Starting a Conversation: Pilates and Parkinson’s

 Jessica Schatz

For the ninth year, the United States Senate has officially declared April Parkinson’s Awareness Month. The greater Parkinson’s community continues to raise awareness about a disease that affects roughly 1 million people in the United States.

The Parkinson’s Foundation has set this year’s theme as “Start a Conversation,” a call to action that urges people to engage with loved ones to talk about Parkinson's. #StartAConversation - their official hashtag - aims to encourage conversation and discussions about how care and treatment can be improved.

I have had the benefit of working extensively with a gentleman currently living with Parkinson’s. The work gave me immense satisfaction in getting to know him and watching his progression. My goal is to make each individual feel better, function better, and live better - despite any challenges. When we began the process, almost 2 years ago, this man was intently searching for relief from many difficulties. My rule always is to first treat the "person" and then treat the "problem." Therefore I did a complete assessment and evaluation of his physical challenges, and thoroughly considered the emotional and psychological factors connected with his situation.

Beyond physical limitations, one of the most debilitating influences on one living with Parkinson's is a loss of self-confidence. Not surprisingly, this condition is often accompanied by depression and anxiety. For this gentleman, I custom-designed my instruction to address the physical capabilities and challenges, while encouraging his self-esteem and a sense of accomplishment.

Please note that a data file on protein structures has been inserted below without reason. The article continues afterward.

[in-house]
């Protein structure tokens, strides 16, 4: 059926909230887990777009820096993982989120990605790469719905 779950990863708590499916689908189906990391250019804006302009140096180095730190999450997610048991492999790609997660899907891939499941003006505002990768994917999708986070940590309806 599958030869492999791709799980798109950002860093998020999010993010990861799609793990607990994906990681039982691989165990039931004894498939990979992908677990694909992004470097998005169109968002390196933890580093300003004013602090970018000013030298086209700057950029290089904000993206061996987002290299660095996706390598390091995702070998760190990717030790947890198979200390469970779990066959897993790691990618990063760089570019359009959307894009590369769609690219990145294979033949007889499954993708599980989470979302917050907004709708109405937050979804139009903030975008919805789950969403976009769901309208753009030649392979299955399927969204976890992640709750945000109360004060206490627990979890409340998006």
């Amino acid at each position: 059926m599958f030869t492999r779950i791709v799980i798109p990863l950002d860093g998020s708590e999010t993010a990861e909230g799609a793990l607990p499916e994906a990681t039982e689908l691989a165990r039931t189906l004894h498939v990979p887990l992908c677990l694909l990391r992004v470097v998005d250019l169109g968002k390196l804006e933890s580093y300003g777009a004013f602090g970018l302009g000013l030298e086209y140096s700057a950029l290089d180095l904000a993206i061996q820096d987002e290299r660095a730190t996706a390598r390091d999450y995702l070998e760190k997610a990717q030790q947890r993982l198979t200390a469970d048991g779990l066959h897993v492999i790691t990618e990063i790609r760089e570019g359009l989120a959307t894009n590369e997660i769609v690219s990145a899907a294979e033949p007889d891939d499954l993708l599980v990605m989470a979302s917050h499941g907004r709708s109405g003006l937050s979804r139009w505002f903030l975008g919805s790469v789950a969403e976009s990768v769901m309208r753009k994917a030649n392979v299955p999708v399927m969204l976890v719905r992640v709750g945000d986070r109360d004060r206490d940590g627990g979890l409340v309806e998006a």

I determined his issue was less about tremors and more about the stiffness of limbs and joints. Also, I noticed a definite shuffling in his gait, and overall low energy. He lacked a "spring in his step" he likely used to have.

At the onset we focus our sessions on balance and coordination to target a neurological connection. In this way he could learn to recognize and sense how movement "feels." This is the value of the "Mind-Body" connection that is fostered by my methodology based on Pilates principles and techniques. Once he strengthened his mind-body awareness, we then worked on combating the rigidity of his muscles and joints.

I started with simple balance and coordination exercises on various pieces of Pilates equipment. This helped him learn to focus on and master each exercise, and therefore build his confidence. He was then able to move on to additional levels of exercise that promoted greater spinal and pelvic mobility.

As he gained the ability to add layers of skill and movement, he achieved greater core strength, ease of movement, sense of certainty and well-being, leading him to better stabilize and control his movements and thoughts. To a Parkinson's client such control and ability are worth their weight in gold.

Keeping physically active is integral to achieving one's potential no matter the stage of life or the physical or emotional challenges one faces. I have found that Pilates, incorporated into my particular methodology, provides tremendous benefits and offers the optimal environment to learn and maintain physical wellness and function. This work gave me the gratification of seeing my client’s improved control, balance, coordination, ease and function, as well as the smile on his face, better color in his skin, and "spring in his step."

Rick Krusky